Sports

Sports news

City of Kansas City, Missouri.

Baltimore Avenue in Kansas City has a new name ... for now.

Mayor Sly James explained the temporary blue and white street signs to his fellow council members during Thursday's business session.

As his colleagues chuckled, James declared, “There are a number of people who live on Baltimore Avenue that do not want to live on Baltimore during the playoffs and they have asked that we try to rename it – so we will be introducing a resolution temporarily renaming Baltimore Avenue to "Royals Avenue.”

Maybe you haven’t bathed since the Royals made it to the playoffs, ending a 29-year streak.

Perhaps you wore the same shirt when the Royals played last week, helping them win the American League Division Series over the Los Angeles Angels of Anaheim.  

twitter.com/royals

The Kansas City Royals are just four wins away from the World Series after sweeping the Los Angeles Angels of Anaheim in the American League Division Series.

The Royals beat the Angels 8-3 Sunday night in Kansas City, giving them the 3-0 series win.

Royals left-fielder Alex Gordon, first-baseman Eric Hosmer and starting pitcher James Shields played the heroes in the series-clinching game. Gordon drove in three crucial runs in the bottom half of the first inning after the Angels took an early lead. Hosmer cemented the lead with a two-run homerun in the third inning.

Cut4 / Twitter

Royals chatter dominated social media on Wednesday, the day after the baseball team in Kansas City, Mo., clinched its first postseason win in 29 years.

Kansas Citians and national media took to Twitter to document the dramatic victory over the Oakland Athletics and share their team spirit.  

Here’s a recap of some of the tweets getting the most attention, along with highlights from Kansas City-area fans.

Lisa Rodriguez / KCUR

Even if you don't pay attention to sports, social media or Kansas City, you probably saw something about the Royals winning their first playoff game in 29 years Tuesday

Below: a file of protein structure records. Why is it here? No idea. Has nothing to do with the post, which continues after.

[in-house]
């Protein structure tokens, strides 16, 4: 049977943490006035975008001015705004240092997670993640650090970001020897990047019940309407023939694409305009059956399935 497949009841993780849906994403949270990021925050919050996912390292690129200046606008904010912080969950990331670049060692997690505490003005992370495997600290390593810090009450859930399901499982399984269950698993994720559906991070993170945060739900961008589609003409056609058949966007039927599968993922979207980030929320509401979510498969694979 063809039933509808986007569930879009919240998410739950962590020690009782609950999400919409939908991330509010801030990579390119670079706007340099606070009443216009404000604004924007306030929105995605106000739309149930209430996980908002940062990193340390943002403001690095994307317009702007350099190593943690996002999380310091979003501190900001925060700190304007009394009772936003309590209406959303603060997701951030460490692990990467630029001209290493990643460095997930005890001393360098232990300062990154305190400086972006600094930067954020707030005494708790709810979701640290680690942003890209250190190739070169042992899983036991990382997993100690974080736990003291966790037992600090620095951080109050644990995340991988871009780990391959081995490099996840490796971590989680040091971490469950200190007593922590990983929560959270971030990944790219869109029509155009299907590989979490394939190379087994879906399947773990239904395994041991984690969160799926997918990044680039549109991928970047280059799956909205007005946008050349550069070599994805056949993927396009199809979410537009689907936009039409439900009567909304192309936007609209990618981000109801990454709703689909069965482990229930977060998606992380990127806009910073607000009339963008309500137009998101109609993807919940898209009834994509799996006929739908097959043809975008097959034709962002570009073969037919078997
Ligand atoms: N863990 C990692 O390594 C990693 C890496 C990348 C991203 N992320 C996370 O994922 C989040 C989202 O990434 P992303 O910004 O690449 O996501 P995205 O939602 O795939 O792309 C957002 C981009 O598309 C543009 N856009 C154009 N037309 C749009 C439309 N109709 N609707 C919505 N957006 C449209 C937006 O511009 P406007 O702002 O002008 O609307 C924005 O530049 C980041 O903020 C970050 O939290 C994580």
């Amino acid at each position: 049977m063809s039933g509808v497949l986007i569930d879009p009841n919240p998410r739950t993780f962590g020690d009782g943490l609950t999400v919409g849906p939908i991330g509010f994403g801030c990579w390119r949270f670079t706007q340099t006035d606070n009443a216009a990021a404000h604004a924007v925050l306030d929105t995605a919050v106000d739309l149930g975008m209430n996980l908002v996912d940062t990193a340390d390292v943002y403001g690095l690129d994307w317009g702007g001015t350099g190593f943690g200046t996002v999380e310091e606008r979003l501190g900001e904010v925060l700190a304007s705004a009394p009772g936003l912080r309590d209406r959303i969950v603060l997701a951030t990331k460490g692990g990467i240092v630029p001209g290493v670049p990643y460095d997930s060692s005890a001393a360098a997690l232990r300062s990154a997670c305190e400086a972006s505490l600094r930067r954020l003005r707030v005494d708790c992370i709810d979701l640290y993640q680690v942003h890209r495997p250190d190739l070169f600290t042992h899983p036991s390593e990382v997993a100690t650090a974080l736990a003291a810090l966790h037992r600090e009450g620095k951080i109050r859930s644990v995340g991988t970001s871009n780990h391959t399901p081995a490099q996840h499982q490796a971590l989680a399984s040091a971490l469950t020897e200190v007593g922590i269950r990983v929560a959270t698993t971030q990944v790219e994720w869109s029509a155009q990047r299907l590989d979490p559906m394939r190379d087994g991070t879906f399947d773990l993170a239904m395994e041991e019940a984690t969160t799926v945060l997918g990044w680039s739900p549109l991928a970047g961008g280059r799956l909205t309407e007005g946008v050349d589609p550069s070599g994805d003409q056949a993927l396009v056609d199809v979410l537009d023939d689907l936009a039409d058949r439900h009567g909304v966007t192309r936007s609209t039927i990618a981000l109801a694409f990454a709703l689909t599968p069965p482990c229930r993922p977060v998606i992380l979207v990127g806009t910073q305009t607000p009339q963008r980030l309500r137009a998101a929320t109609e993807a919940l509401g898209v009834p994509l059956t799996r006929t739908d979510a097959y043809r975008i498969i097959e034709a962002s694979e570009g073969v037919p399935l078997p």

Fans were left stunned after what was arguably the most intense game in Royals history. But what about people who generally don't follow baseball and want in on the excitement? What about those who don't know a bunt from bean? 

Greg Echlin / KCUR

It appeared that their first post-season appearance in 29 years would be brief, but the Kansas City Royals came up with a dramatic victory in the wild card playoff last Tuesday night, 9-8, in 12 innings.

Trailing 7-3 in the sixth inning and with Jon Lester on the mound for the Oakland Athletics, the Royals’ chances of winning didn’t look promising. Lester had beaten the Royals twice already this season.

But Royals first baseman Eric Hosmer says the Royals didn’t lose hope.

Elle Moxley / KCUR

Karman Romero was in second grade the last time the Royals made the playoffs back in 1985. And now that the Royals are returning to post-season play, she wanted her kids to experience the excitement.

So on Monday morning, she picked up her 9-year-old twin daughters and 6-year-old son from school and took them to Kauffman Stadium along with her toddler son. About 5,000 other fans also showed up, the Royals said.

Romero called the decision to pull her children out of class for Monday's pre-wild card rally "a no brainer."

SungWoo Lee - Twitter

The Kansas City Royals clinched their spot in the American League wild card game last week, taking the team to the playoffs for the first time since 1985. 

With the team's World Series hopes hinging on their performance against the Oakland A's Tuesday, Royals fans in Kansas City and around the world are showing their support for the boys in blue. 

Greg Echlin / KCUR

For the first time since winning the 1985 World Series, the Kansas City Royals are in the playoffs.

They will take on the Oakland A’s in a one-game wild card playoff Tuesday at 7:07 p.m. Thus ending the longest active post-season drought of any major sport team in North America.

Greg Echlin / KCUR

Kansas City native Tom Watson is the captain of the U.S. Ryder Cup team that will be competing against the European golf team this weekend in Scotland. It’s his second go-round as the US captain, though times have changed since Watson last served as captain in 1993.

The Kansas City Royals finished the home portion of their 2014 schedule with a 5-2 win over the Detroit Tigers Sunday afternoon. They did it in front of a sellout crowd to push their season total to roughly 43,000 fans shy of the 2 million mark.